Authorities said three men have died in an avalanche in an out-of-bounds area near a popular Washington state ski area. Other skiers who had been reported missing were accounted for on Sunday.
Sgt. Cindi West of the King County Sheriff's Office confirmed to msnbc.com the deaths of three people. The skiers were believed to be in their 30s and 40s, experienced and well-prepared.
Other skiers in the group managed to dig out the men and performed CPR, to no avail.
According to King5.com, one skier, a woman, was wearing a device used to provide air if swept up in an avalanche. She survived.
West said the slide occurred in an out-of-bounds area near Stevens Pass ski resort in the Cascade Mountains, about 13.2 miles east of the town of Skykomish.
In a separate incident in the Cascades on Sunday, a snowboarder died after plunging off a cliff, West said. According to the Seattle Times, the snowboarder, age 41, triggered an avalanche that pushed him over a cliff.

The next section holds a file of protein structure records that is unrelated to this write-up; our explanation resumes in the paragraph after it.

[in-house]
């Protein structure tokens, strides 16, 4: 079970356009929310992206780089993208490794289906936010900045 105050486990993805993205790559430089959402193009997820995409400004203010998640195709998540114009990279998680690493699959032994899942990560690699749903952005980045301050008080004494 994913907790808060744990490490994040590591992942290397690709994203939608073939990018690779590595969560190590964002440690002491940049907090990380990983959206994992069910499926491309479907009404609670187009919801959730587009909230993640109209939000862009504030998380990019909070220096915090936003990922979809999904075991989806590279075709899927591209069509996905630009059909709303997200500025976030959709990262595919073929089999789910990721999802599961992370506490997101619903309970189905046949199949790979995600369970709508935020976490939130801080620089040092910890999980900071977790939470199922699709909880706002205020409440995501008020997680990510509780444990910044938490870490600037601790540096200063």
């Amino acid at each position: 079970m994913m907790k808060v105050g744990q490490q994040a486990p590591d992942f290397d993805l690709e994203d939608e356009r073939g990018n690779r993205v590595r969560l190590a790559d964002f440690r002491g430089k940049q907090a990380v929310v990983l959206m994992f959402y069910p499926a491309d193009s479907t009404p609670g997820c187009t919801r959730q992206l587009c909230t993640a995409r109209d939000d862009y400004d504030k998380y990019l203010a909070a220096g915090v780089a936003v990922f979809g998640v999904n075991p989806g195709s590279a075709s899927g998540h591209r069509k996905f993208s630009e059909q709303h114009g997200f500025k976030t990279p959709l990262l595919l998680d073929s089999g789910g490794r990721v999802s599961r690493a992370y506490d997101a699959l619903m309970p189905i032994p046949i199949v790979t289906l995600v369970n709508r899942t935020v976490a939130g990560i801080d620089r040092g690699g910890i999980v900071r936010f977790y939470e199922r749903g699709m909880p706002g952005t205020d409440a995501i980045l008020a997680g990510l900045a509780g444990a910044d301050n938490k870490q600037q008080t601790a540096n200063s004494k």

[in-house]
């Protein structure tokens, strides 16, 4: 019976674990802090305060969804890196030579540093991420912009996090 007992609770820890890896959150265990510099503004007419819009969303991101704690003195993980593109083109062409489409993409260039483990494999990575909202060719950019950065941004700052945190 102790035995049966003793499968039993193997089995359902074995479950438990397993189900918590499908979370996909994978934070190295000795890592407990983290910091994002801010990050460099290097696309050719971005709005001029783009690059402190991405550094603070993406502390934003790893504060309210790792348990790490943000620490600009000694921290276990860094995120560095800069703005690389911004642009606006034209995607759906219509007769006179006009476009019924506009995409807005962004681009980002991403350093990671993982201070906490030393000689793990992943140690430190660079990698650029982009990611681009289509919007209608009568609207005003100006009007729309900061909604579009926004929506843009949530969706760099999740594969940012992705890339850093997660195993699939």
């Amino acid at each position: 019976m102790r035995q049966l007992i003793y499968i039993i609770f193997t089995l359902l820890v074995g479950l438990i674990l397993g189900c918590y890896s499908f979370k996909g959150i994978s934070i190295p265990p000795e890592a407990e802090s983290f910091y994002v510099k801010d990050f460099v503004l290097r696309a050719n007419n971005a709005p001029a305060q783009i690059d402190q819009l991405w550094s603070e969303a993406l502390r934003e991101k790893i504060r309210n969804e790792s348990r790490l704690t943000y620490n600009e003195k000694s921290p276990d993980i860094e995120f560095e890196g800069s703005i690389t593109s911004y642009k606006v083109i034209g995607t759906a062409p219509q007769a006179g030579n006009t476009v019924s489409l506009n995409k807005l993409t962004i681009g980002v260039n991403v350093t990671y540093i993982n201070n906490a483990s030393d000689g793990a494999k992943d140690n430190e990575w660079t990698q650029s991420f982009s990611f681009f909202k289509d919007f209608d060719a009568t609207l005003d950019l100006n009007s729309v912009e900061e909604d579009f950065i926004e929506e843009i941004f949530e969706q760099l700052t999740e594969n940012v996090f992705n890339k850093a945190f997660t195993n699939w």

The Northwest Weather and Avalanche Center on Sunday issued a warning for high avalanche danger for areas above 5,000 feet. The elevation of the avalanche wasn't immediately clear.
At mid-afternoon, the temperate at the base of the ski resort was 24 degrees, with light winds and good visibility. The temperature at the top of the mountain was 22 degrees, according to the resort's website.
The site also said Sunday was a "popular powder day" at the resort, with 14 inches of fresh snow falling overnight.
Stevens Pass, an 80-mile drive from Seattle, is among the most popular outdoor recreation areas in the state. People flock there to go cross-country, back-country and downhill skiing, as well as snowshoeing and backpacking.
It's been a deadly winter in Washington state's mountains. Four people disappeared in vicious storms while hiking and climbing on Mount Rainier last month.
Across the West, there had been 13 avalanche deaths this season as of Feb. 16, according to the Colorado Avalanche Information Center, which tracks avalanche deaths in the U.S.
Avalanche deaths are more common in the backcountry than at ski resorts. Out of about 900 avalanche deaths nationwide since the 1950-1951 winter, 32 were within terrain that was open for riding at ski resorts, according to the Utah Avalanche Center.
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